Intensity In order to increase strength, an athlete needs to work with at least 60 percent of their one-rep max. Usually, power circuits are performed between 75 and 85 percent of the athlete’s one-rep max. (Higher intensity places a greater demand on the nervous system, requiring more rest between sets, making it difficult to perform circuit style.) Endurance circuits are performed at less than 50 percent of an athlete’s one-rep max.
Volume is the total amount of work. It is calculated by adding up the total number of repetitions for each exercise. For example, if you performed six sets of five reps, that would constitute a volume of 30. The same volume could be reached by performing three sets of 10 reps.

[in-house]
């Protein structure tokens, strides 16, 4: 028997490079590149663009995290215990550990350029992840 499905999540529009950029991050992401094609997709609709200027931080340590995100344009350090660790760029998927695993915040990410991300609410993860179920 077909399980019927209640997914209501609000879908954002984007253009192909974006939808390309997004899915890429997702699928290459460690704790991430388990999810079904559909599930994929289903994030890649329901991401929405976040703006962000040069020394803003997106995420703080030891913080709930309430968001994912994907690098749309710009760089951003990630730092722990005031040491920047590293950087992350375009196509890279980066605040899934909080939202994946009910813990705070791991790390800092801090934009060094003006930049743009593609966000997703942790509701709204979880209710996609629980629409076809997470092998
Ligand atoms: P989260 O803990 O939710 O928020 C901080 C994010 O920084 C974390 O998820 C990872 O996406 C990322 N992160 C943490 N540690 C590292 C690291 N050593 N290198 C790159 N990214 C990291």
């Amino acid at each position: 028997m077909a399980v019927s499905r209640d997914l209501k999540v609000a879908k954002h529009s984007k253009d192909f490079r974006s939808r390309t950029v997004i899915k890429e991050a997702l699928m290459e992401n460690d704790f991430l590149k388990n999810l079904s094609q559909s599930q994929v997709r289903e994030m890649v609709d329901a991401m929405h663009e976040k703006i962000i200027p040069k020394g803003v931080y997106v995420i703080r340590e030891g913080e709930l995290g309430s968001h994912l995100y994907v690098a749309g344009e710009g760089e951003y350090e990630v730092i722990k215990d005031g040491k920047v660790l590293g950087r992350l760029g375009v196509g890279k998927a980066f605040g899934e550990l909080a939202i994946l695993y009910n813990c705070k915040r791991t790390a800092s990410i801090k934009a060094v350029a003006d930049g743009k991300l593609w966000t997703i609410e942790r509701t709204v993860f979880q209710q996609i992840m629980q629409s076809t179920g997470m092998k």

For strength increases, the volume of training for each exercise is normally 15 to 40 repetitions. This does not mean 15 to 40 reps per set, but rather the total volume should fall between the ranges of 15 to 40 reps for each exercise.
Increasing strength is like a button on an elevator. Push the button and the elevator will come, but pushing the button more than once will not make the elevator come any faster. Increasing the volume in a training session will only lengthen the amount of time it takes to recover. As a general rule, when you increase the volume of an exercise for an athlete, they will need to decrease intensity to see optimal strength gains.
Movement speed is critical to power development, particularly during the concentric (or positive) part of the movement. While slow movements have their place in a training program, the attempt to be as explosive as possible during the concentric part of the movement is the key to power development.